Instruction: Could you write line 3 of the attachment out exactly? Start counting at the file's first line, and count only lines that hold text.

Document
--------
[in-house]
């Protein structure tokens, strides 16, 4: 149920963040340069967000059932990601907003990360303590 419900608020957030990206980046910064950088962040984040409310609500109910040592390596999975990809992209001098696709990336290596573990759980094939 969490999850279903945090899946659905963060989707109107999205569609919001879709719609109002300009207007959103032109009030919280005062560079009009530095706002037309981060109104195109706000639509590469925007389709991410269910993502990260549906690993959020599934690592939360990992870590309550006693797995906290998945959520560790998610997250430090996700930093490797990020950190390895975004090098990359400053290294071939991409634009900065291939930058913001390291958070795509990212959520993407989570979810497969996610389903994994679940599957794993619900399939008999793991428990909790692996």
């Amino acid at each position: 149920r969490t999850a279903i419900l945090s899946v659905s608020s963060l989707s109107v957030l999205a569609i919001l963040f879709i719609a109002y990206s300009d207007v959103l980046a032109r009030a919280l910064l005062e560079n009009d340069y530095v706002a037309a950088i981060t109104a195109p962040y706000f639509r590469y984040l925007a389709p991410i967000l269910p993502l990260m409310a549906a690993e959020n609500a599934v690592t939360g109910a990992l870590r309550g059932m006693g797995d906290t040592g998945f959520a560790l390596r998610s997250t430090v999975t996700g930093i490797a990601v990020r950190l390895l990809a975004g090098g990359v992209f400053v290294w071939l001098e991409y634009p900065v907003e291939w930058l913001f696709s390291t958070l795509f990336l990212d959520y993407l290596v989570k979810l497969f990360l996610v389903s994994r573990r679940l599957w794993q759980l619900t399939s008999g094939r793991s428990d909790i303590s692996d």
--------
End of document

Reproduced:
């Amino acid at each position: 149920r969490t999850a279903i419900l945090s899946v659905s608020s963060l989707s109107v957030l999205a569609i919001l963040f879709i719609a109002y990206s300009d207007v959103l980046a032109r009030a919280l910064l005062e560079n009009d340069y530095v706002a037309a950088i981060t109104a195109p962040y706000f639509r590469y984040l925007a389709p991410i967000l269910p993502l990260m409310a549906a690993e959020n609500a599934v690592t939360g109910a990992l870590r309550g059932m006693g797995d906290t040592g998945f959520a560790l390596r998610s997250t430090v999975t996700g930093i490797a990601v990020r950190l390895l990809a975004g090098g990359v992209f400053v290294w071939l001098e991409y634009p900065v907003e291939w930058l913001f696709s390291t958070l795509f990336l990212d959520y993407l290596v989570k979810l497969f990360l996610v389903s994994r573990r679940l599957w794993q759980l619900t399939s008999g094939r793991s428990d909790i303590s692996d």